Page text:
Thursday 14 November 2013

The White forest

"Night scares us outside the White. Black shadows and lightless skies are unknown to us. We much prefer the White Night - one can see into one's mind much easier."
— Uomiqa, villager

The pale fungi plantlife names the White forest. It grows in tropical regions; tree-sized fungi shadow the ground, bundles of mushroom stems take the bushes' place, but there are some regular plants as well. Many people consider the White forest boring - the inhabitants agree, and love it. There are no dangerous animals or plants, few natural dangers, and the soft, squishy flora prevents most accidents. Finding food in the largely indigestible plantlife is tricky, however. Life in the white forest is slow and soft, and comes to bloom after dusk; the many-coloured glow of plants and animals hold night at bay.

"The rumours about the White night seem true - the inhabitants can apparently read thoughts. Whether this has the same source as the Gderan shimmer or another is unclear. As is the shimmer's source."
— Mage Ralvirr Jix, in a lecture

The people of the White forest are both playful and deep-thinking. They greet change but do not seek it, as they say. Clothing is wide and practical in pale colours, feet bare. Settlements are easy to transport and light-weight and put on the forest's middle floor. They are mostly left alone by the world, and most denizens are human living their vegetarian diet.

Artists' notes
My biggest influence for the mushroom forest was "Nausicaa of the Valey of the Winds", particularly since the film showed many types of fungi instead of the classic champignon shape; I was equally impressed by the fantastic vistas of Avatar. Shroom forests are somehow associated with playful surrealism and Alice in Wonderland fantasy stories, but the White forest is fairly normal (though trickier to paint, since I can't hide everything in foliage).

Wednesday 6 November 2013

Bug fairies

"If I ever find one of you in the pantry again I'll whisper a spell to the door, clear? Have you at least taken care of the pests under the windowsill, or were you too full with berrycake?"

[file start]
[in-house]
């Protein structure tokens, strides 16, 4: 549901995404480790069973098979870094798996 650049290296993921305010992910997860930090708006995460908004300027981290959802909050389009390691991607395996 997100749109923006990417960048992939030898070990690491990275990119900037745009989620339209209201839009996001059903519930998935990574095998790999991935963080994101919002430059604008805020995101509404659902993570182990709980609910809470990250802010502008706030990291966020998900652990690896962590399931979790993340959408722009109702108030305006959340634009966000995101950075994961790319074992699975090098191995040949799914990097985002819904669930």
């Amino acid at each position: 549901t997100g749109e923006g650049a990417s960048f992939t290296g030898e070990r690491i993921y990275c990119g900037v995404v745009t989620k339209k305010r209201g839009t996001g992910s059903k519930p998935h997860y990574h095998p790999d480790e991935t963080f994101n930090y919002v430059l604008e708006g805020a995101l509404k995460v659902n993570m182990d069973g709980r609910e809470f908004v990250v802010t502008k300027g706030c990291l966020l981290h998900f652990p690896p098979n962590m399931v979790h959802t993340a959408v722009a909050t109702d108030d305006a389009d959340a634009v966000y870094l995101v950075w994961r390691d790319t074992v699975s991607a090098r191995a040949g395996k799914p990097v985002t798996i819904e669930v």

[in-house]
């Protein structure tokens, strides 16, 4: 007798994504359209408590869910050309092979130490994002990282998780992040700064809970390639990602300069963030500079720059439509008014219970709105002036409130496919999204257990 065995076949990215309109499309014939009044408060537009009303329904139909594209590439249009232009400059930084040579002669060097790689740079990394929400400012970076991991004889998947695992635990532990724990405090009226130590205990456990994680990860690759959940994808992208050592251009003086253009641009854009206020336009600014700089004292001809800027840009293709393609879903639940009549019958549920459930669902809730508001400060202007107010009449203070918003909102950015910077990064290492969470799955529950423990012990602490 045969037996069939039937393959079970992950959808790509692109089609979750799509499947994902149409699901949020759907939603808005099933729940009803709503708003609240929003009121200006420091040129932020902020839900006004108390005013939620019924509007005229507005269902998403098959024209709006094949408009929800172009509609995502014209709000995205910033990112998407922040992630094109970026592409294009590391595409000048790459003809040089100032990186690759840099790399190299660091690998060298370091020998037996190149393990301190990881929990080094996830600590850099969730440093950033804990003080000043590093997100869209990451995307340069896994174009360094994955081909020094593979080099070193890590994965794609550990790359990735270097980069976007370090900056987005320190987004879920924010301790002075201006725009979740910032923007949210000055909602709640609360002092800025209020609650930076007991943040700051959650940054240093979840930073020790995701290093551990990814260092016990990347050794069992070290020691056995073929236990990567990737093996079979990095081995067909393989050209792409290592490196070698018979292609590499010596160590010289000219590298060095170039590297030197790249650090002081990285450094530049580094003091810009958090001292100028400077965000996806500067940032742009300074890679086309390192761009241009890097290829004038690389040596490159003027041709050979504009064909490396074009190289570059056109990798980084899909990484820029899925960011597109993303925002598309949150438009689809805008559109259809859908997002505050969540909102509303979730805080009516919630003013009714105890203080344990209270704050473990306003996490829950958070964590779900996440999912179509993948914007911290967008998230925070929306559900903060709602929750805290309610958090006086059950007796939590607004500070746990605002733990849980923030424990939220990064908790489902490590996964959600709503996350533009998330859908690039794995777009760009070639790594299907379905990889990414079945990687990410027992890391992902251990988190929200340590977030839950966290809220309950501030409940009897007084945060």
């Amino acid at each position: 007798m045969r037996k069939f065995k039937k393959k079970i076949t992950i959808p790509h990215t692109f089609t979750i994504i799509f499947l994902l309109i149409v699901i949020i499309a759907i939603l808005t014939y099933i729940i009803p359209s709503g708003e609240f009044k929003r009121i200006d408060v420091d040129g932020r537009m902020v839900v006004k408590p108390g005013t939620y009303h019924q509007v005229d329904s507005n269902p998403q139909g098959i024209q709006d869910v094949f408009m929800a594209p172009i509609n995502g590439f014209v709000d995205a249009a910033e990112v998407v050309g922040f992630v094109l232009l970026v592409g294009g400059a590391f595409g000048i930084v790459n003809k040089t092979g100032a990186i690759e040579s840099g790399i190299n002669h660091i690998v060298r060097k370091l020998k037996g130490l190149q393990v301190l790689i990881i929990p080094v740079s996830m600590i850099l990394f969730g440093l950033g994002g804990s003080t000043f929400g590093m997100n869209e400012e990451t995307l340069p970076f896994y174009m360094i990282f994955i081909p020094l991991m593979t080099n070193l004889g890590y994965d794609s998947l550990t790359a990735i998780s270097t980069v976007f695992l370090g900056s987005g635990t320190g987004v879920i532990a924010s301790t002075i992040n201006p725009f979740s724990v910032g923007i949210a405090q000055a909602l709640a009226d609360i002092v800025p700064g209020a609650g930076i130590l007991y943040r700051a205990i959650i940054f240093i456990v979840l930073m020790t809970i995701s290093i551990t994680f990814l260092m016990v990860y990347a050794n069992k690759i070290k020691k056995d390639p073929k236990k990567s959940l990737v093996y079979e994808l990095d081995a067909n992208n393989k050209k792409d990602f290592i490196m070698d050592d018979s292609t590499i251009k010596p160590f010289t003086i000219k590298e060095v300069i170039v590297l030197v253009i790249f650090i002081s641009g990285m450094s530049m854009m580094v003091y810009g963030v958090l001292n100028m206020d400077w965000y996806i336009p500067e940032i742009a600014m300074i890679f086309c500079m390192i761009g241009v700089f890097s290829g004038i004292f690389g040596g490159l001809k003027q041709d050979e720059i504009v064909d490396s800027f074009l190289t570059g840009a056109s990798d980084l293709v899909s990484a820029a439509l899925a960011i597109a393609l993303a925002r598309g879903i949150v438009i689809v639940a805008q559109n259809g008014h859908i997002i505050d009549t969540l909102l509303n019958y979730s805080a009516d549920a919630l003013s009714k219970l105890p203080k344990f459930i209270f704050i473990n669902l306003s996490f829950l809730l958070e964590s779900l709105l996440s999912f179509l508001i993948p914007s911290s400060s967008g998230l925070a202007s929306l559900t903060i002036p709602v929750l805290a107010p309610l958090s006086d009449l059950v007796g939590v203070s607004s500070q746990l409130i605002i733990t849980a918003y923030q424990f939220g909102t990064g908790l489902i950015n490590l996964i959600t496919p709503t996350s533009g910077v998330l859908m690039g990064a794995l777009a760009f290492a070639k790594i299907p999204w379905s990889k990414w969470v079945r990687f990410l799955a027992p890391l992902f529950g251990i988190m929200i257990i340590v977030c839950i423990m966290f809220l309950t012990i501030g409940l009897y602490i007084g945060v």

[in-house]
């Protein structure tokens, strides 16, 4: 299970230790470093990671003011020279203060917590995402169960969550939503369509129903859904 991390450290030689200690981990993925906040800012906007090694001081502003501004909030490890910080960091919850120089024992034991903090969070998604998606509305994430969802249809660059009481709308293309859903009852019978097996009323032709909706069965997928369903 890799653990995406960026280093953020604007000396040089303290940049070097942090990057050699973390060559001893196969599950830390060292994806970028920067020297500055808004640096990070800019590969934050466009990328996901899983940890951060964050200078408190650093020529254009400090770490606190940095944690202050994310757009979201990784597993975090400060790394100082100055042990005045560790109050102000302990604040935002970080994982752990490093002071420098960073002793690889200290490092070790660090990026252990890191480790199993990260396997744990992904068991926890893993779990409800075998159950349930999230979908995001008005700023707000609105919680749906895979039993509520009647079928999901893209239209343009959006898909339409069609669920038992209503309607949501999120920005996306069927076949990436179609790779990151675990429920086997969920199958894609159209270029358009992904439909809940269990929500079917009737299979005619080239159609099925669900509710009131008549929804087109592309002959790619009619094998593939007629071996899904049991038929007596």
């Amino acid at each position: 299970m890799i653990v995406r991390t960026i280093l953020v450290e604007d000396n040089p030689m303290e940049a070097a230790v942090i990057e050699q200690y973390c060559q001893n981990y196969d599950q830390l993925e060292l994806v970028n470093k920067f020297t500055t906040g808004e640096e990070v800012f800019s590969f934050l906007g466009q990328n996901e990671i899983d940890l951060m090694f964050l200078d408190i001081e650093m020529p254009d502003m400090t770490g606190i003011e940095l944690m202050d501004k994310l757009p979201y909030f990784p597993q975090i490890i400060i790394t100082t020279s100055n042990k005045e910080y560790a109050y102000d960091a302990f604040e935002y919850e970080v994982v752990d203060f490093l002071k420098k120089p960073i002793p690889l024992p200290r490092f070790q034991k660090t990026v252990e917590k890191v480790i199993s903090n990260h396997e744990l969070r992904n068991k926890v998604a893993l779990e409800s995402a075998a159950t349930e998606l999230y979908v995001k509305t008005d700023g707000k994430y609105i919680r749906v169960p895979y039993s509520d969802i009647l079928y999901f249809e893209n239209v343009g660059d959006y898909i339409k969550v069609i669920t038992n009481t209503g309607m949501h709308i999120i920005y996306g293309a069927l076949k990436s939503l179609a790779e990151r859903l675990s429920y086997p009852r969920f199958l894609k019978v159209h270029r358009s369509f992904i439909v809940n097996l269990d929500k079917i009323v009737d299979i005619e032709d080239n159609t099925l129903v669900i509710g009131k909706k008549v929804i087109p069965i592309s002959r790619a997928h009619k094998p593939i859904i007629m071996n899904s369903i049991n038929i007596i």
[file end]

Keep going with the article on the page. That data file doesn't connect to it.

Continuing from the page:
— Mrinbira, farmer
Bug fairies are stick-thin creatures fourty centimeters high, with deep purple, hard skin, four membrane wings, and spikes on their limbs. Genders cannot be told apart, and nobody knows how they reproduce.
Bug fairies are called after their favourite prey, and are welcome in settlements where they hunt down pests. Unfortunately, bug fairies are dim-witted, cheeky, and wild-mannered. They are popular babysitters, though - bug fairies love children and look out for them with great care. They appear in flocks and are independent, but are very fond of homes and equipment made for them by bigger people. Bug fairies are hardly taken serious, but have an understanding of speechcraft that's not to be trifled with (and are utterly oblivious to academic education).
"My great people made us a house of whitewood that rides on the iunas when we travel to the summer pastries. We're very proud and grateful, and we will die before harm comes to their children."
— Vanvan-ira, Ashstone tribe fairy
Artist's notes
Every decent fantasy setting needs some koboldy creatures to get on your nerves, but still be useful. I imagine bug fairies zooming about, shouting and playing, tugging and poking, using the dinner table for a playground... there are many comical small folk in movies and other fantasy worlds that were inspiring for bug fairies, and many characters from the Mumins book series by Torve Janssen.
I'm not sure yet if either of the two fairykind will have magical properties, but I tend towards no. It's just too cruel to be ground to dust for potions, and I dislike magically overpowerful flippy crazies.